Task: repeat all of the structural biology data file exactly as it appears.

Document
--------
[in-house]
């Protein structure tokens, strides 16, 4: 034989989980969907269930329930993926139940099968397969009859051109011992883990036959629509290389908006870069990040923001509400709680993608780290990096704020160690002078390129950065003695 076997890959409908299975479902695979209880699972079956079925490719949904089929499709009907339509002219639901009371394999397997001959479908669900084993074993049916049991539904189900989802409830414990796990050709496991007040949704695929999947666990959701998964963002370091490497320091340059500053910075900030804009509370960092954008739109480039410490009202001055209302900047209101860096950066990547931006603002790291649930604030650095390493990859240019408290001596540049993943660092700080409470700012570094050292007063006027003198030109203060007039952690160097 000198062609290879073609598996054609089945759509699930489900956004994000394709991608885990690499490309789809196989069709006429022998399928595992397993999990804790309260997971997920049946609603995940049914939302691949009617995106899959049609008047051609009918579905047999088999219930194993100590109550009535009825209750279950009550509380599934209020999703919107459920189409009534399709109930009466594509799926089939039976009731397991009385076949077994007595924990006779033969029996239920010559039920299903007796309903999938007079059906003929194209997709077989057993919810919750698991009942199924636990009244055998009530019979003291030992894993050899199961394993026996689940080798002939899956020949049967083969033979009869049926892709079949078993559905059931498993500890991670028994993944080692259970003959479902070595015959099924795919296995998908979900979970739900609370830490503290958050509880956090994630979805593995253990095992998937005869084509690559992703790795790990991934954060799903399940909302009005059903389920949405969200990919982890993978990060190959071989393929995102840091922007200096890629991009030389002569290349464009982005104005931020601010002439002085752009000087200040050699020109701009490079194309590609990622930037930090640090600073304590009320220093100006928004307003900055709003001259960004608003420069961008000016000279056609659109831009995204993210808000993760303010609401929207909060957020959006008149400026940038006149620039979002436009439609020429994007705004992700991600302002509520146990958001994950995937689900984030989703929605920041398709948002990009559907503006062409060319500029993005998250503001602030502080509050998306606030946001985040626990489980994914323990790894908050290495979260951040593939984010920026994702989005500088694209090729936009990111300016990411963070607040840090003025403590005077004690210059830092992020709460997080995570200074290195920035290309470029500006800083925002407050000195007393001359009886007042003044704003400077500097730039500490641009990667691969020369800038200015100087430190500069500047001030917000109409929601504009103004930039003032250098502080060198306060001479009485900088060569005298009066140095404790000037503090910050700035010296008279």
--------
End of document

[in-house]
């Protein structure tokens, strides 16, 4: 034989989980969907269930329930993926139940099968397969009859051109011992883990036959629509290389908006870069990040923001509400709680993608780290990096704020160690002078390129950065003695 076997890959409908299975479902695979209880699972079956079925490719949904089929499709009907339509002219639901009371394999397997001959479908669900084993074993049916049991539904189900989802409830414990796990050709496991007040949704695929999947666990959701998964963002370091490497320091340059500053910075900030804009509370960092954008739109480039410490009202001055209302900047209101860096950066990547931006603002790291649930604030650095390493990859240019408290001596540049993943660092700080409470700012570094050292007063006027003198030109203060007039952690160097 000198062609290879073609598996054609089945759509699930489900956004994000394709991608885990690499490309789809196989069709006429022998399928595992397993999990804790309260997971997920049946609603995940049914939302691949009617995106899959049609008047051609009918579905047999088999219930194993100590109550009535009825209750279950009550509380599934209020999703919107459920189409009534399709109930009466594509799926089939039976009731397991009385076949077994007595924990006779033969029996239920010559039920299903007796309903999938007079059906003929194209997709077989057993919810919750698991009942199924636990009244055998009530019979003291030992894993050899199961394993026996689940080798002939899956020949049967083969033979009869049926892709079949078993559905059931498993500890991670028994993944080692259970003959479902070595015959099924795919296995998908979900979970739900609370830490503290958050509880956090994630979805593995253990095992998937005869084509690559992703790795790990991934954060799903399940909302009005059903389920949405969200990919982890993978990060190959071989393929995102840091922007200096890629991009030389002569290349464009982005104005931020601010002439002085752009000087200040050699020109701009490079194309590609990622930037930090640090600073304590009320220093100006928004307003900055709003001259960004608003420069961008000016000279056609659109831009995204993210808000993760303010609401929207909060957020959006008149400026940038006149620039979002436009439609020429994007705004992700991600302002509520146990958001994950995937689900984030989703929605920041398709948002990009559907503006062409060319500029993005998250503001602030502080509050998306606030946001985040626990489980994914323990790894908050290495979260951040593939984010920026994702989005500088694209090729936009990111300016990411963070607040840090003025403590005077004690210059830092992020709460997080995570200074290195920035290309470029500006800083925002407050000195007393001359009886007042003044704003400077500097730039500490641009990667691969020369800038200015100087430190500069500047001030917000109409929601504009103004930039003032250098502080060198306060001479009485900088060569005298009066140095404790000037503090910050700035010296008279």